- Series: A Jon Cantrell Thriller (Book 1)
- Paperback: 514 pages
- Publisher: Thomas & Mercer; First Edition edition (February 4, 2014)
- Language: English
- ISBN-10: 1477808728
- ISBN-13: 978-1477808726
- Product Dimensions: 5.4 x 1.2 x 8 inches
- Shipping Weight: 1.3 pounds (View shipping rates and policies)
- Average Customer Review: 349 customer reviews
- Amazon Best Sellers Rank: #1,404,730 in Books (See Top 100 in Books)
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The Contractors (A Jon Cantrell Thriller) Paperback – February 4, 2014
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From Publishers Weekly
Starred Review: Set in Dallas and sparsely populated West Texas, Hunsicker’s first standalone packs a mean wallop. Captain Sinclair, a retired Dallas policeman, hires Jon Cantrell and his female partner, Piper, to bust a drug warehouse—a rich payday for the two DEA agents, but the prize for Sinclair is the opportunity to eliminate Eva Ramirez, a key witness against a Mexican cartel chief. The plan fails badly when Ramirez escapes in a shootout that leaves Cantrell and Piper minus their cut of the proceeds and scrambling for their lives. The shadowy, violent, legal and extra-legal War on Drugs not only claims many lives but involves endless deceptions on the part of those who fight it. Helping to make this a standout are perfectly drawn characters, nifty surprises, and a frightening portrayal of the federal government’s poorly monitored use and funding of “contractors” who are heavily armed and extremely dangerous. Hunsicker, author of the Lee Henry Oswald PI series (Crosshairs, etc.), has crafted a truly chilling thriller.
From Library Journal
In his new stand-alone, the author of the Lee Henry Oswald PI mysteries (Still River; The Next Time You Die) takes as his realistic premise the proliferation of private military contractors and the privatization of law enforcement. Ex-Dallas cop Jon Cantrell, along with his partner Piper (with a penchant for orphan charities and a shoot-to-kill policy), works for a private contractor, intercepting drug shipments along the U.S.-Mexico border. But when they confiscate the wrong load, all hell breaks loose—violence, murder, revenge, and shootouts are here aplenty. Verdict: Hunsicker has written a very good thriller, all the better for addressing the serious issue of narco-trafficking and privatization of law enforcement. His complex story line is plausible, very well paced yet also easy to follow. Characters both major and minor are well drawn and memorable, and the action sequences are convincing and compelling. The only drawback is the rather inappropriate humorous tone that detracts from a well-crafted novel of suspense.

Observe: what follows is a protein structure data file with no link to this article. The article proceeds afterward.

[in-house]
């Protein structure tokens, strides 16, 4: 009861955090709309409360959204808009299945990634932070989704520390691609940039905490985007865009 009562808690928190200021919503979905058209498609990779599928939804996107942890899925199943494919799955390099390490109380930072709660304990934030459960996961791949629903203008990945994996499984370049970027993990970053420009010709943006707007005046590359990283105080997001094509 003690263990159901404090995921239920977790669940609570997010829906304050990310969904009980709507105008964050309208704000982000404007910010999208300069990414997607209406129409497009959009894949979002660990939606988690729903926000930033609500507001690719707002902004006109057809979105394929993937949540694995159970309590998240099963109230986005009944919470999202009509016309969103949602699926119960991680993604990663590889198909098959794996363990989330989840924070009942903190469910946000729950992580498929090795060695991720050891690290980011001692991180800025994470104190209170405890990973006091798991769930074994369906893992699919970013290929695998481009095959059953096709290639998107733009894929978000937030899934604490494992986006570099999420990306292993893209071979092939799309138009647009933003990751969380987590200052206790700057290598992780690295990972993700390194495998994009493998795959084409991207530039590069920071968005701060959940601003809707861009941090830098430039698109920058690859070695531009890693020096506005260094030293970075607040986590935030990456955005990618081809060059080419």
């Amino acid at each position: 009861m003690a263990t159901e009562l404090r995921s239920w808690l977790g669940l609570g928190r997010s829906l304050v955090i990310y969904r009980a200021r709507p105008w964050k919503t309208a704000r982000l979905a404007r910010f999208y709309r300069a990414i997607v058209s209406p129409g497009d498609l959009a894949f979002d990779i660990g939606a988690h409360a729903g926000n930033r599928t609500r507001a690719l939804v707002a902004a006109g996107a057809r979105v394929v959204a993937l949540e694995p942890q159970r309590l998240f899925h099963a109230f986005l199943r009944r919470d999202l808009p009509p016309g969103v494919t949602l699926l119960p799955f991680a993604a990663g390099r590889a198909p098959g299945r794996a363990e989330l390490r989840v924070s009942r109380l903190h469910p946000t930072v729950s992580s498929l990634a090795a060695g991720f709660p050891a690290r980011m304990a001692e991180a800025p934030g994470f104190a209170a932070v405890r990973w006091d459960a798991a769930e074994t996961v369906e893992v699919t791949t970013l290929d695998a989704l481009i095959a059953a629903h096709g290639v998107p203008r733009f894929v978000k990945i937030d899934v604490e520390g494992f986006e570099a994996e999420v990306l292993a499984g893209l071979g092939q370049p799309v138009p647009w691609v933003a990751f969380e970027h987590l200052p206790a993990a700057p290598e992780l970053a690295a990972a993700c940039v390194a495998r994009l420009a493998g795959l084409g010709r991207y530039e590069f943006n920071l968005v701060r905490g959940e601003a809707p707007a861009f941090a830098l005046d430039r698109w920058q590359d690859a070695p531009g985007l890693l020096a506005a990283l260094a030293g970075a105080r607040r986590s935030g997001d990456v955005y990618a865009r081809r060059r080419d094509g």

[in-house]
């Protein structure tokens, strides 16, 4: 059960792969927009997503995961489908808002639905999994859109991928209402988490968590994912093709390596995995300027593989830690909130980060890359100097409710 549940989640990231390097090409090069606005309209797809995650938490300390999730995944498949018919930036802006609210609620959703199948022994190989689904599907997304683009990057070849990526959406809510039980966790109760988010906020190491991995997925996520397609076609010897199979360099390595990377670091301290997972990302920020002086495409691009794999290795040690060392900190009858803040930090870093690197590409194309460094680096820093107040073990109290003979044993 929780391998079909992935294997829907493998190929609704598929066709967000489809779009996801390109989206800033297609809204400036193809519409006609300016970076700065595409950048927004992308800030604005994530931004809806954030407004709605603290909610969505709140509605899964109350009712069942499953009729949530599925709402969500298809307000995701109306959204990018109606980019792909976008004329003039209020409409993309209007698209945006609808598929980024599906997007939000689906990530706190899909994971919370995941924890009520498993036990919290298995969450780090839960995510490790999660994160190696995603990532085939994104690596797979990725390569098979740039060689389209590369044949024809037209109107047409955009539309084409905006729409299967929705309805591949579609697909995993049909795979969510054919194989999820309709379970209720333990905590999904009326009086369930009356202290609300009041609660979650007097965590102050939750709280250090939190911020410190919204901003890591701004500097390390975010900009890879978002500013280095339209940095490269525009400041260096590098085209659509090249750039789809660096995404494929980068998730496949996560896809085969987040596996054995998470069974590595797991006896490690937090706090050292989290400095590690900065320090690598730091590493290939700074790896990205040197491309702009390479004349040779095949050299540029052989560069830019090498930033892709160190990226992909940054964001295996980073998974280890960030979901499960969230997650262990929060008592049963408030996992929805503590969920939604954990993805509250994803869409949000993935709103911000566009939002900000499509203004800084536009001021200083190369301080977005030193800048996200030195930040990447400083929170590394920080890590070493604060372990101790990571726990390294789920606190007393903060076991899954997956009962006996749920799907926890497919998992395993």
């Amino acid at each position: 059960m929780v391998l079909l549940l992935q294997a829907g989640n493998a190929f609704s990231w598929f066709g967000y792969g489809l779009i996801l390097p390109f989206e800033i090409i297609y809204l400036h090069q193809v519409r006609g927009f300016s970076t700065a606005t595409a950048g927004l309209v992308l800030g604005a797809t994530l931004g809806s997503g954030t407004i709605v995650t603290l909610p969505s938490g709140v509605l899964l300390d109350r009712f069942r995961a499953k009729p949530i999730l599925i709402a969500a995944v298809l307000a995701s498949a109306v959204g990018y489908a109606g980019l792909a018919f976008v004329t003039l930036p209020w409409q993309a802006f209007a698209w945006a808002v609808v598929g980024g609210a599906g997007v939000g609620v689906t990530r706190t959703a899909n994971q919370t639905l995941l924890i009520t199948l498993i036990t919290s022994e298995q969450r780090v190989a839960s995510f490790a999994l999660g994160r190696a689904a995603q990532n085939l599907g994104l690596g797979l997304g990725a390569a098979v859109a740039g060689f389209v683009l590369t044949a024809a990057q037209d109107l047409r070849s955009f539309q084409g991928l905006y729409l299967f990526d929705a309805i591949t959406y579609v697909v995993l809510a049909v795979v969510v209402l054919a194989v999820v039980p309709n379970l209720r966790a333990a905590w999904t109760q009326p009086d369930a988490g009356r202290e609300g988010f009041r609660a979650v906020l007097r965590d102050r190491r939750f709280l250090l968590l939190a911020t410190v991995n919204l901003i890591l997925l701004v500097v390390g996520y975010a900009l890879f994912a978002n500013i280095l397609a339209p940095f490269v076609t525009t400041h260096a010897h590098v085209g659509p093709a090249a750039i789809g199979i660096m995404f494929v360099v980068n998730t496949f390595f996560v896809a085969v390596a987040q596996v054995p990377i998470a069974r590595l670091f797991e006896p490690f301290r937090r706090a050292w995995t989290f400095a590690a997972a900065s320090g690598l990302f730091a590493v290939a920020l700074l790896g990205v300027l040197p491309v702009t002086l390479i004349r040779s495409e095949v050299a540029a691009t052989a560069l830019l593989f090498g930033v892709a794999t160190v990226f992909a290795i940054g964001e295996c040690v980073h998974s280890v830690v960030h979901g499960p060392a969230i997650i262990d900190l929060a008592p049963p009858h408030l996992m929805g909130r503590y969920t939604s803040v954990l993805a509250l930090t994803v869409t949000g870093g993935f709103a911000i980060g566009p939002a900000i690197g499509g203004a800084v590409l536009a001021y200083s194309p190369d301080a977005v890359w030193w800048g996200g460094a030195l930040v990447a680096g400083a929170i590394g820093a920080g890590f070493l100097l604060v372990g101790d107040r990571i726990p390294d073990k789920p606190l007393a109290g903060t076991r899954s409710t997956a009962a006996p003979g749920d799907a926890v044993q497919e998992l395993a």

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It is also a story of corruption from the highest governmental levels right down to the deputy marshal in the tiniest, dustiest, lost little Texas town that isn’t even on the state maps. The author apparently based his tale on the stories out of Iraq, Afghanistan and Washington, about the current trend to contract for certain services instead of using government employees. It’s a cost saving endeavor. No doubt about it and it helps keep taxes under control. Of questionable value is the assignment of law enforcement activities to contractors too ready to break the laws they are supposed to uphold. Contract employees, especially those working for agencies that deal with the law and unlawful activities, like murder and drug smuggling and such like, have to be incorruptible and when they aren’t, certain social norms break down. People get hurt, particularly people with little or no contacts or clout. Ordinary citizens, that is.
Jon Cantrell is a disgraced Dallas cop. He had a good career going until he beat up a corrupt FBI guy. Now he’s a contract player for the DEA. That’s right, the United States Drug Enforcement Agency, part of Homeland Security. His partner and lover, Piper is likewise a contract DEA agent. They are pawing through the seamy side of Dallas, looking for a prostituted teenager as a favor for a retired Dallas cop who has gone over to the dark side—gambling, vice, drugs, so forth. One thing leads to another and soon Piper and Jon are on the run from the retired cop, various Mexican drug cartel killers, and corrupt members of nearly every other agency active along the Tex-Mex border. They are escorting a drug cartel spouse to a date testifying before a grand jury. Everybody wants the woman dead and they are careless about collateral damage.
The lethal hardware is varied and extensive. The death toll is not to be believed. Indeed that becomes the primary difficulty with this novel. Raymond Chandler may have suggested that when an author gets stuck he should have a character come through the door holding a gun, but this one goes beyond belief. Even if the dark gritty events are separately within the realm of possibility, the sheer number is out of sight. The author wraps things up in an almost plausible way and if car chases, almost endless running gun battles, and multiple really bad guys are your thing, this one is for you.